The June Quarterly Producer Price Index is in. Producer inflation was lower than expected. That doesn’t mean prices have fallen, but that they grew at a slower rate. So here’s three cheers for making stuff.
Officially, producer prices rose 1.0% in the June quarter. Hmmm. Here’s 3.03 cheers for making stuff.
But it’s still a good result for the manufacturing sector. Commsec, for example, was predicting growth of 2.0% for the June quarter. The economy pulled a fast one and stopped buying.
The important thing is, if the producer price index is a prelude to a lower consumer inflation release on Wednesday, you might get that bounce in the ASX after all. The slightest prospect of an interest rate cut sent investors into bullish acrobatics yesterday. They did handstands until the close of trade. The All Ordinaries added 3%.
Note that those handstands are based partly on the assumption that the producer price index is linked to consumer prices. That the cost of production finds its way through to retail prices… so that consumers can enjoy the same inflation as manufacturers.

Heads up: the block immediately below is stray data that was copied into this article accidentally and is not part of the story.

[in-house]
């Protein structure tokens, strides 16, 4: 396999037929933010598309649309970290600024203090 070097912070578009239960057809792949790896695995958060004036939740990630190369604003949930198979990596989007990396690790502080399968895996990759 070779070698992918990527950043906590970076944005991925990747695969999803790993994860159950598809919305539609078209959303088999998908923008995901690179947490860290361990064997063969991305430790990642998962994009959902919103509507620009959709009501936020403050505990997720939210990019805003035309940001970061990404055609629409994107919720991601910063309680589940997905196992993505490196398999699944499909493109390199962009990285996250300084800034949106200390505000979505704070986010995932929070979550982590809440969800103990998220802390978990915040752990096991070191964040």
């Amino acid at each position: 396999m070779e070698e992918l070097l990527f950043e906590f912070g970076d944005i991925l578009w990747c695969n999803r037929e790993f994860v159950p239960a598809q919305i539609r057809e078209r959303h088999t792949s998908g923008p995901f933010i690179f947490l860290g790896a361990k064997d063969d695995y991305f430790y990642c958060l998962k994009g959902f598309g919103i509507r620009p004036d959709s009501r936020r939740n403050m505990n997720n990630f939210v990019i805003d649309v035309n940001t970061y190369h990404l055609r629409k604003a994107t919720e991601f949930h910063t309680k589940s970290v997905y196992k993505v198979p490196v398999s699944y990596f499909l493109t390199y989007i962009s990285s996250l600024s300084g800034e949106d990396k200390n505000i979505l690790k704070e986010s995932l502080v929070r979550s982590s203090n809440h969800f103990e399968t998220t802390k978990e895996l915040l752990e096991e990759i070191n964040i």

A lot of people are expecting consumer inflation to follow producer inflation’s lead.
That may or may not happen. But here’s an interesting point. This is the official release about the June 2008 producer price index. Take a glance at it. According to the ABS, the only items to actually fall in price were agricultural goods and electronic equipment. Everything else got more expensive. Especially fuel…refined petroleum rose in price by 8%.
If the fall in food prices filters through the economy, you get a bit of short term relief at the fruit and vegetable aisle later on in the year. And if the oil price continues dropping, there’s a good chance petrol might drop off too.
Prices, it seems, have risen enough for now. Inflation will be back, we suspect. And don’t rule out a surprise in the consumer price index release on Wednesday. But at this point, the economy could use a rest. Hopefully it’ll get one. If the CPI numbers come in at ankle-height too, shares will go up. That’s our prediction.
So that’s what shape the economy is this morning. There aren’t as many sharp corners on it as experts expected. And Energy prices haven’t moved a whole lot this week. Oil is still trading at about US$130. But there’s one other ‘E’ that we reckon is driving the sharemarket… Earnings results.
The Daily Reckoning Australia